Reviewers found evidence of simultaneous underuse, overuse, and misuse of CRC screening as well as inadequate clinical discussions about CRC screening. Several patient-level factors were independently associated with lower screening rates, including having low income or less education, being uninsured, being Hispanic or Asian, being less acculturated into the United States, or having limited access to care. Evidence that interventions that included patient reminders or one-on-one interactions (that is, between patients and nonphysician clinic staff), eliminated structural barriers (for example, simplifying access to fecal occult blood test cards), or made system-level changes (for example, using systematic screening as opposed to opportunistic screening) were effective in enhancing use of CRC screening was strong. Evidence on how best to enhance discussions about CRC screening options is limited. No studies focused on reducing overuse, and very few focused on misuse.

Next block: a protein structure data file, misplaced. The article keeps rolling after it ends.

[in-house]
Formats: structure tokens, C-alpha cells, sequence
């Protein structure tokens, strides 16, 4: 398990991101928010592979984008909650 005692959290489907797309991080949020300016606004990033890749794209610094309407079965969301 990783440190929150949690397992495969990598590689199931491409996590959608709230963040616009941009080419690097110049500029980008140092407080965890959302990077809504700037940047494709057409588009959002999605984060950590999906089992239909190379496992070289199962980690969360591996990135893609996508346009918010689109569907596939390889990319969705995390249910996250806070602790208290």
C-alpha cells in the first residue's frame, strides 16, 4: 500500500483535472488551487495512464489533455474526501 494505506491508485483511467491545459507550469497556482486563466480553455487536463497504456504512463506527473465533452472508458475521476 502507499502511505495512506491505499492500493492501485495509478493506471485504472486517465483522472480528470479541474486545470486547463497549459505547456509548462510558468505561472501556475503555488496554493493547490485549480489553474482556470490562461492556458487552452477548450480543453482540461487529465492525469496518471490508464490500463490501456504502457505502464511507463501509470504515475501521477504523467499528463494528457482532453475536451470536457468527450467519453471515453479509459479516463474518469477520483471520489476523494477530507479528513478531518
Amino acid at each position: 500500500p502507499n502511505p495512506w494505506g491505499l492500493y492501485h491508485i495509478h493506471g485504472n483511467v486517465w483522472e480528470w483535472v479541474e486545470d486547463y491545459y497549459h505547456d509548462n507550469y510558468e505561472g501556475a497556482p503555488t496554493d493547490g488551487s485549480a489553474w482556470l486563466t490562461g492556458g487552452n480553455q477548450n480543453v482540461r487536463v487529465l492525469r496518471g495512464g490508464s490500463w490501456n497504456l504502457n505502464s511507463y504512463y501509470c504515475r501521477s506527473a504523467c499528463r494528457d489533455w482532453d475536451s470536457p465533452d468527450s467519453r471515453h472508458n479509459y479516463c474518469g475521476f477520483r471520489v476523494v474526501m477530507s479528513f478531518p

Reporting and publication bias may have affected our findings. The independent effect of individual elements of multicomponent interventions was often uncertain.
Although CRC screening is underused overall, important problems of overuse and misuse also exist. System- and policy-level interventions that target vulnerable populations are needed to reduce underuse. Interventions aimed at reducing barriers by making the screening process easier are likely to be effective. Studies aimed at reducing overuse and misuse and at enhancing the quality and frequency of discussions about CRC screening options are needed.
Agency for Healthcare Research and Quality.